What Houses Designed by Children Would Look Like

The Eye
Slate’s design blog.
April 28 2014 2:18 PM

What Houses Designed by Children Would Look Like

140428_EYE_3
The Flower Cottage, Willow, age 6.

Photo by Neil Bedford for Kinfolk magazine

The spring issue of Portland, Oregon-based Kinfolk—a lifestyle magazine focused on “discovering new things to cook, make and do”—is centered on the theme of home. In one whimsical feature, the magazine asked six London children to imagine their dream homes, and then rendered them in cardboard.

The feature was produced in London by We Are Up Production, with styling by Rachel Caulfield and set design by Helen Macintyre, who told me in an email that she built the houses based on design briefs and sketches from each child about what their dream house would look like. She streamlined their ideas enough to build cardboard models that she later painted (a process that took longer than making the houses, she said; she used paint as filler to smooth out the cardboard's corrugated edges).

Willow, age 6, said of her imaginary house, above: “I’d like to live in a normal little cottage with flowers on the roof. I’d invite my friends over all the time to make daisy chains and play I Spy. It would also have a nice kitchen. My favorite thing to bake is cookies and my oven would be so big that I could make hundreds and share them all.”

140428_EYE_2
The Tree House was dreamed up by Emily Mae, age 6.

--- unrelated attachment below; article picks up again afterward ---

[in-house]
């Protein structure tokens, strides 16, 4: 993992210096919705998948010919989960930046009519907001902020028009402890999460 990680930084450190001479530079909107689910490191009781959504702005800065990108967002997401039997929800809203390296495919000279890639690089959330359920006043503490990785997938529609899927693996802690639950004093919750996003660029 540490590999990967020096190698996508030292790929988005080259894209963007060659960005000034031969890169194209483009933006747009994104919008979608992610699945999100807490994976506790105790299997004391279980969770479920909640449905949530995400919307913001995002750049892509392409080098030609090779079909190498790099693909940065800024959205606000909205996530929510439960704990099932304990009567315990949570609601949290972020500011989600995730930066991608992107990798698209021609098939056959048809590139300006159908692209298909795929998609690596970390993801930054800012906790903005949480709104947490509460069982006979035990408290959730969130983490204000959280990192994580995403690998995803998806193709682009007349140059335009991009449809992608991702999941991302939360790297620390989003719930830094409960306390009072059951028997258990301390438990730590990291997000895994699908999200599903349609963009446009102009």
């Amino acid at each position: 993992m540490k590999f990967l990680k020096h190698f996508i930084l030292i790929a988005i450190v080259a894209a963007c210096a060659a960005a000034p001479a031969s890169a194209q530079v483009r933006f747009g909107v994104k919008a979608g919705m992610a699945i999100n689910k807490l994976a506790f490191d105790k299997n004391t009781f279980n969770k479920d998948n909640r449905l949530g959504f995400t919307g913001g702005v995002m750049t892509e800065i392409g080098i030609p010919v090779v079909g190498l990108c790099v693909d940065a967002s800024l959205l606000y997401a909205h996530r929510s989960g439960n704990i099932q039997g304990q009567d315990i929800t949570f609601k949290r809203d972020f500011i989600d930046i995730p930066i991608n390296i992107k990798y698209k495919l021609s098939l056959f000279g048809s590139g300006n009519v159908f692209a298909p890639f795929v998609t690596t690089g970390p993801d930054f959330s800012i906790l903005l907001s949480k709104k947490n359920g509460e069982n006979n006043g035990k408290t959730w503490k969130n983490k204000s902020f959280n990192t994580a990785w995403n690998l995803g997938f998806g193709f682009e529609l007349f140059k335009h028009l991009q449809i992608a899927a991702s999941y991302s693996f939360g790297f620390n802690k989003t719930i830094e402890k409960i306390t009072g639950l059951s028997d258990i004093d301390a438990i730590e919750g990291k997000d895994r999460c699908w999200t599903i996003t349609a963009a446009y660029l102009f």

Photo by Neil Bedford for Kinfolk magazine

Advertisement

“My house would be built in a giant tree with branches," said Emily Mae, age 6. "There would be secret passages and trick doors, so the best game would be hide-and-seek because there would be lots of hiding holes in the trunk. And to stop the baddies from getting in, I’d create a special magic shield all around my house.”

140428_EYE_1
The Big Pirate Ship, Indigo, age 5.

Photo by Neil Bedford for Kinfolk magazine

“I would want my house to be a big pirate ship so I could sail across the sea all day," said Indigo, age 5. "My friends would help me steer but I’d still be the Captain! We’d all play musical chairs on the deck when there aren’t any bad guys to look out for. There’d also be a light on the front so mom could always see where I am.”

140428_EYE_4
The Planetarium was designed by Jahmari, age 7.

Photo by Neil Bedford for Kinfolk magazine

“Mine would be tall and made of lots of different shapes with a slide wrapping around the top to the bottom," said Jahmari, age 7. "It’d also be able to fly anywhere I want! I’d have magic shows in the attic for my little brother to watch and there’d be a telescope right at the top to watch the stars and planets at night.”

What did the kids think of the finished houses?

“My favorite reaction was from Jahmari, who said ‘Can I break it? When can I break it? I want to smash it up!’" Macintyre said. “We let him smash it to pieces at the end of the day.”

Did all the cardboard dream houses face a similar demise?

“At the end of the day, that was the fate of all the houses,” Macintyre said. “They had taken over the studio for a week and I couldn't look at them any more. So with a heavy heart they went in the bin. The recycling bin, but still the bin.”

140428_EYE_Kinfolk
Jahmari wanted to smash his dream house to bits.

Photo by Neil Bedford for Kinfolk magazine

  Slate Plus
Slate Picks
Dec. 19 2014 4:15 PM What Happened at Slate This Week? Staff writer Lily Hay Newman shares what stories intrigued her at the magazine this week.